Việt Nam gets closer to COVID-19 vaccine

Update: June, 26/2020 - 17:53


Researcher Mạc Văn Trọng works at a lab of UK's Bristol University. — Photo

HÀ NỘI — A vaccine for COVID-19 that is being developed by State-owned vaccine manufacturer VABIOTECH Co., Ltd. could generate relatively high immune response, according to the company chairman Đỗ Tuấn Đạt.

On May 15 and May 29, two batches of samples of 50 mice injected with the COVID-19 candidate vaccine were sent to the National Institute of Hygiene and Epidemiology (NIHE).

Comparing the mice serum injected with the inactivated wild-type virus, the NIHE determined that these serum samples gave antibody responses, some of which were relatively high.

“This is a foundation to develop a completed vaccine,” said Nguyễn Lê Khánh Hằng, vice head of the Virus Department under the NIHE.

Mạc Văn Trọng, a researcher from VABIOTECH, said the results which were released in mid-June proved they were on right track to develop the COVID-19 vaccine and that four months of restless work was starting to bear fruit.

VABIOTECH has finished the first phase of the vaccine development two months early, Trọng said, adding that this phase was the most important in the development of the COVID-19 vaccine.

In the next phase, the candidate vaccine would be completed and stabilised to meet requirements for human use.

The research team would also develop procedures for commercial production of up to dozens of millions of doses, Sức khoẻ & Đời sống (Health and Life) newspaper reported on Friday.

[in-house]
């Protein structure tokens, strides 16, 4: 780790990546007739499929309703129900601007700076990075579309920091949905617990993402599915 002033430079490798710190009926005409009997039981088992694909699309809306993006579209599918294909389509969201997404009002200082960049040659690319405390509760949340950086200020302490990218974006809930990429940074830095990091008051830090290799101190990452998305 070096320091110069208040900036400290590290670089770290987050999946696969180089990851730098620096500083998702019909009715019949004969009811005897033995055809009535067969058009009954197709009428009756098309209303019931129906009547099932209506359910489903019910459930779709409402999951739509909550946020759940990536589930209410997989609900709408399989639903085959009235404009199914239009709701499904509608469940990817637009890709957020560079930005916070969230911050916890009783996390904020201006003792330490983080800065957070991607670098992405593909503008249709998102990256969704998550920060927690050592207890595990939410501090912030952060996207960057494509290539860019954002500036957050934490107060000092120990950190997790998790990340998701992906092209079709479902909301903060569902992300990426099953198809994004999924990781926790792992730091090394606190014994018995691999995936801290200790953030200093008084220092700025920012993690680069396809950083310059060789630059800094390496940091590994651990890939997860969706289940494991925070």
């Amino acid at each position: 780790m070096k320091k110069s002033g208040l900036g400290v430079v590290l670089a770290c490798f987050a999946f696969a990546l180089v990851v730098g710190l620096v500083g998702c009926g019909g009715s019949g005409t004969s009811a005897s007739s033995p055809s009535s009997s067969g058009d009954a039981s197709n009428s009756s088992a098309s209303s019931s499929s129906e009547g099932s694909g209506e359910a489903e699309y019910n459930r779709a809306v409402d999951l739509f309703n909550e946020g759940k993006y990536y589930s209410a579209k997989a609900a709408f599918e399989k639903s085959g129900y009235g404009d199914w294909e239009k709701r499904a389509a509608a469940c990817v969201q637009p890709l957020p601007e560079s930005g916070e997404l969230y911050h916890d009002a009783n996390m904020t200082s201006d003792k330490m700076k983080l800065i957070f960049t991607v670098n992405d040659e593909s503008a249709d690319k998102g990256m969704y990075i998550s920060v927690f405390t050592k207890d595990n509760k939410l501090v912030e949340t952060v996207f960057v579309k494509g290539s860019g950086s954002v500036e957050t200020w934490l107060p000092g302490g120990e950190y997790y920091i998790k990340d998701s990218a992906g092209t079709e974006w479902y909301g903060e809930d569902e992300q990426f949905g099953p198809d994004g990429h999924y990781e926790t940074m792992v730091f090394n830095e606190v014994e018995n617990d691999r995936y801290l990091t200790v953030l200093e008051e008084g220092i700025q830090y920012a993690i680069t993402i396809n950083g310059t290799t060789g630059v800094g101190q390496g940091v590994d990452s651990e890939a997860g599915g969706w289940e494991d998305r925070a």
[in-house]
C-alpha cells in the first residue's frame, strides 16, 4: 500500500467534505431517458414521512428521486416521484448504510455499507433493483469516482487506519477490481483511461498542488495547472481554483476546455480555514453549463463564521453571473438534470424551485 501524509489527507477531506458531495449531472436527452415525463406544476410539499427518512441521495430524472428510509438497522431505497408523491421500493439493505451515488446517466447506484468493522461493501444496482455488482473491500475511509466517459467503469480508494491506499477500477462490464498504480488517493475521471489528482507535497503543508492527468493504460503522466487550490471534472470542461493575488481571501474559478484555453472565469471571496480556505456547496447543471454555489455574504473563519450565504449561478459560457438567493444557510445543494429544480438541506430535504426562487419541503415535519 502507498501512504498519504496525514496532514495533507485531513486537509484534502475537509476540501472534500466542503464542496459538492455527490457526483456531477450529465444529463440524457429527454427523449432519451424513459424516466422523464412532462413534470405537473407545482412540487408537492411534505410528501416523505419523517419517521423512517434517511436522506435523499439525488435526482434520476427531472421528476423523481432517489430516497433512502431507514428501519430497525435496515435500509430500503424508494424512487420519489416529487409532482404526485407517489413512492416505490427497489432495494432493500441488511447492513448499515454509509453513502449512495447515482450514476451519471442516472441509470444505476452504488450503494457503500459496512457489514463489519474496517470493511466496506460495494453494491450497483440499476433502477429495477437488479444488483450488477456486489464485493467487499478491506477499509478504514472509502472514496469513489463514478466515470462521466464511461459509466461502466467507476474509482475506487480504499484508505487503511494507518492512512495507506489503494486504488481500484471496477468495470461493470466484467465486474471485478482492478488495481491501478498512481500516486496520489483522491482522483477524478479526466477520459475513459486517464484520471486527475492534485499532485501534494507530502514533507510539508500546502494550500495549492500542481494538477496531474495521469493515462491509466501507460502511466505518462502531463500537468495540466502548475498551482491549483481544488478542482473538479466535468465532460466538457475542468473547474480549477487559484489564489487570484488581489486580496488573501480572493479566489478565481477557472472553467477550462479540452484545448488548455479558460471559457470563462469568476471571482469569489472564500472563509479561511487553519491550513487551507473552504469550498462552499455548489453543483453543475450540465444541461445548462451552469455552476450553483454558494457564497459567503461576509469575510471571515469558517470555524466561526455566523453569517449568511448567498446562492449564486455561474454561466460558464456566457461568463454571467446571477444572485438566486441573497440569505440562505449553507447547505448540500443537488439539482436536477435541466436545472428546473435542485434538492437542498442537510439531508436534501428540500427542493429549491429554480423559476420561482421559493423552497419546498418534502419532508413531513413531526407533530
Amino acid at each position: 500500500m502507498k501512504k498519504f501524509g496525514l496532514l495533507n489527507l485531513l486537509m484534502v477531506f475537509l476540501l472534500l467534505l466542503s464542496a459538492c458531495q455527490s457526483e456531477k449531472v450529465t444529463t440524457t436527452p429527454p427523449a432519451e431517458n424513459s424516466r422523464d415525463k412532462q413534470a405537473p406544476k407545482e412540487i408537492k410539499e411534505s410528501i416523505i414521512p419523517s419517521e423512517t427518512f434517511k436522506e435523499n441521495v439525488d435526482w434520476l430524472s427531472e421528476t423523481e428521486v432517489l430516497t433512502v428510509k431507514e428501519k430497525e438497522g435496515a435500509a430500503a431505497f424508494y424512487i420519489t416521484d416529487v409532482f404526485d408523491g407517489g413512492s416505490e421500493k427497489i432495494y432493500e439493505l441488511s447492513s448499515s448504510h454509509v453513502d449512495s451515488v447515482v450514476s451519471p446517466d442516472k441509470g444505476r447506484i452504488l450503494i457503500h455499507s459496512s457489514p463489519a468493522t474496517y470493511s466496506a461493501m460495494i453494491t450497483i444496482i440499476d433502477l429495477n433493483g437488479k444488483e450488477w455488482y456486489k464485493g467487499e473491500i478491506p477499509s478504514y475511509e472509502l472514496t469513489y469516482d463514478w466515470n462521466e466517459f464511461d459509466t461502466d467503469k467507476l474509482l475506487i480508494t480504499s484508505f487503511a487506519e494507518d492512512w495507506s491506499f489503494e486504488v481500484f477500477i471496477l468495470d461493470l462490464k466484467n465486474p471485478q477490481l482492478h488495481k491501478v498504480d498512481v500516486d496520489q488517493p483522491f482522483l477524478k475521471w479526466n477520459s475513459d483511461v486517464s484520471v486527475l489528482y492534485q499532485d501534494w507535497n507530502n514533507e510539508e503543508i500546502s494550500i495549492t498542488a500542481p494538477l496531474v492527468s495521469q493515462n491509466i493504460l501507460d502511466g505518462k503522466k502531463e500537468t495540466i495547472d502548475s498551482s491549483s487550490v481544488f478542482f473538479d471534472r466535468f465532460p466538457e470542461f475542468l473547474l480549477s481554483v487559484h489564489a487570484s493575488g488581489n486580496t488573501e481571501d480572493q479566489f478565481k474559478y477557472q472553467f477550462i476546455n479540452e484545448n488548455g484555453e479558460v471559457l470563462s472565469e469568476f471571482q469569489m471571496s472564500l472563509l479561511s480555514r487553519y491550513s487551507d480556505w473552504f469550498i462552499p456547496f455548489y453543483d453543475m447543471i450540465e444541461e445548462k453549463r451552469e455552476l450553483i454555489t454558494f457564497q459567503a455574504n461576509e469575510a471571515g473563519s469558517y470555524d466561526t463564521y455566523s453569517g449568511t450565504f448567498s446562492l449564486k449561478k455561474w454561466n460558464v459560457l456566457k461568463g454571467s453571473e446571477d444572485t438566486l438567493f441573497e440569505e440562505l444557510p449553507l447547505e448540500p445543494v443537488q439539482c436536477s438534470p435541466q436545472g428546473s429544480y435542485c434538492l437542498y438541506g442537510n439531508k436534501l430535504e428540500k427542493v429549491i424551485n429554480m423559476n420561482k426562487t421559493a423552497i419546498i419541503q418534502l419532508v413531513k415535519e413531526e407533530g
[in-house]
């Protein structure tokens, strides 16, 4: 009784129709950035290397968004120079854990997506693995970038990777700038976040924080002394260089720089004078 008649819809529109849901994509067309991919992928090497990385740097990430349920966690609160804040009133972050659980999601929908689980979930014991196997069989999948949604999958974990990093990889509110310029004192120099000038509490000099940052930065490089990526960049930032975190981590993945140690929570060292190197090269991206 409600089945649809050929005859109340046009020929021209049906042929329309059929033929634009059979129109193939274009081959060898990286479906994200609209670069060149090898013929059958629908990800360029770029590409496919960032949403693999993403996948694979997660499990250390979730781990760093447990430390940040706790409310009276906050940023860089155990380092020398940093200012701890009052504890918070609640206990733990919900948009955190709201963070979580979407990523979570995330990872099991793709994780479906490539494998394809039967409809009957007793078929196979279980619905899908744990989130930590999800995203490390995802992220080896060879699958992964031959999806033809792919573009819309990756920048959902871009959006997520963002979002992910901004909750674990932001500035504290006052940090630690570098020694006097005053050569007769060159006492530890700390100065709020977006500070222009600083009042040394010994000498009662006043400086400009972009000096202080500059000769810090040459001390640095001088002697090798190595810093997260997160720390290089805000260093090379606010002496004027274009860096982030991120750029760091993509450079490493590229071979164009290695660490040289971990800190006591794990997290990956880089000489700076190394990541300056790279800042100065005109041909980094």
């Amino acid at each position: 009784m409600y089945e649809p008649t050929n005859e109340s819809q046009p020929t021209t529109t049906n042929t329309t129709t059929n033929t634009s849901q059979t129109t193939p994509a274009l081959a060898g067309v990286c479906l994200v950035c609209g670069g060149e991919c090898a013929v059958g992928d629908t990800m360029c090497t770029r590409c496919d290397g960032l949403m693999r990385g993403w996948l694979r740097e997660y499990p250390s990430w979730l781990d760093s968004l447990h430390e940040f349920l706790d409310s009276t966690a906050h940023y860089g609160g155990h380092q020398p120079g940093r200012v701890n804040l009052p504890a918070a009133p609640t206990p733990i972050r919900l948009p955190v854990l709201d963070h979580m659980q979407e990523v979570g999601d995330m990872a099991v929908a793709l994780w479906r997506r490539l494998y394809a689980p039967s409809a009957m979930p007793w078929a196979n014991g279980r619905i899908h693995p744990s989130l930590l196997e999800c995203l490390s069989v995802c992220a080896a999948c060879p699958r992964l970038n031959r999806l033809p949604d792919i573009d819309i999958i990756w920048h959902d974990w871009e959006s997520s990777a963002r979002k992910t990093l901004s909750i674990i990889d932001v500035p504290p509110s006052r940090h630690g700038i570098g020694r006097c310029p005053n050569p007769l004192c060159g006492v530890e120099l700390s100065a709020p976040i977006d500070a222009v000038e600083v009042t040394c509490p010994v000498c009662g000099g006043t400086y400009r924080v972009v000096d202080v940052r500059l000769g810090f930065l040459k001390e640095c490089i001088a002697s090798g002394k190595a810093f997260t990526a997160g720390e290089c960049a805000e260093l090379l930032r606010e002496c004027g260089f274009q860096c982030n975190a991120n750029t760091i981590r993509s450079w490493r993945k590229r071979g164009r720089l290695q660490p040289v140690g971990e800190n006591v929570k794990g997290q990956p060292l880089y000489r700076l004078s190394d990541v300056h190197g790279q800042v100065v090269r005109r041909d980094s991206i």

“It takes about nine to 12 months to complete the candidate vaccine,” Trọng said, adding that his team was trying their best to shorten the time needed.

“On average, it takes 10 years to develop and produce a vaccine. So, it is a great achievement to find a vaccine in a period of 18-24 months,” Trọng said.

The COVID-19 vaccine development project not only gives birth to a new vaccine but more importantly, it would help Việt Nam be more active in vaccine production in response to pandemics.

In the future, in case a new strain of coronavirus causes another disease for humans, with the available technology, researchers just replace the gene of the current one with the gene of the new strain, so it would soon produce a new vaccine.

Đạt said while Việt Nam itself has a vaccine manufacturing industry, this is the first time a vector-based vaccine is being developed, so plenty of caution is needed.

For this method, researchers use the SARS-CoV-2 antigen to insert into another pathogenic virus that has been weakened to be introduced into the immunised subjects, which hopefully would trigger the body to generate antibodies that are capable of defending against the onslaught of the actual full-fledged virus.

The antigen, the core part of a vaccine, works well and can elicit a good immune response from the test subjects.

If the antigen generates good immune responses, candidate vaccines will be developed and tested on a wider range of animals – especially in larger mammals like monkeys – to test the immune responses before going onto clinical trials on humans. — VNS


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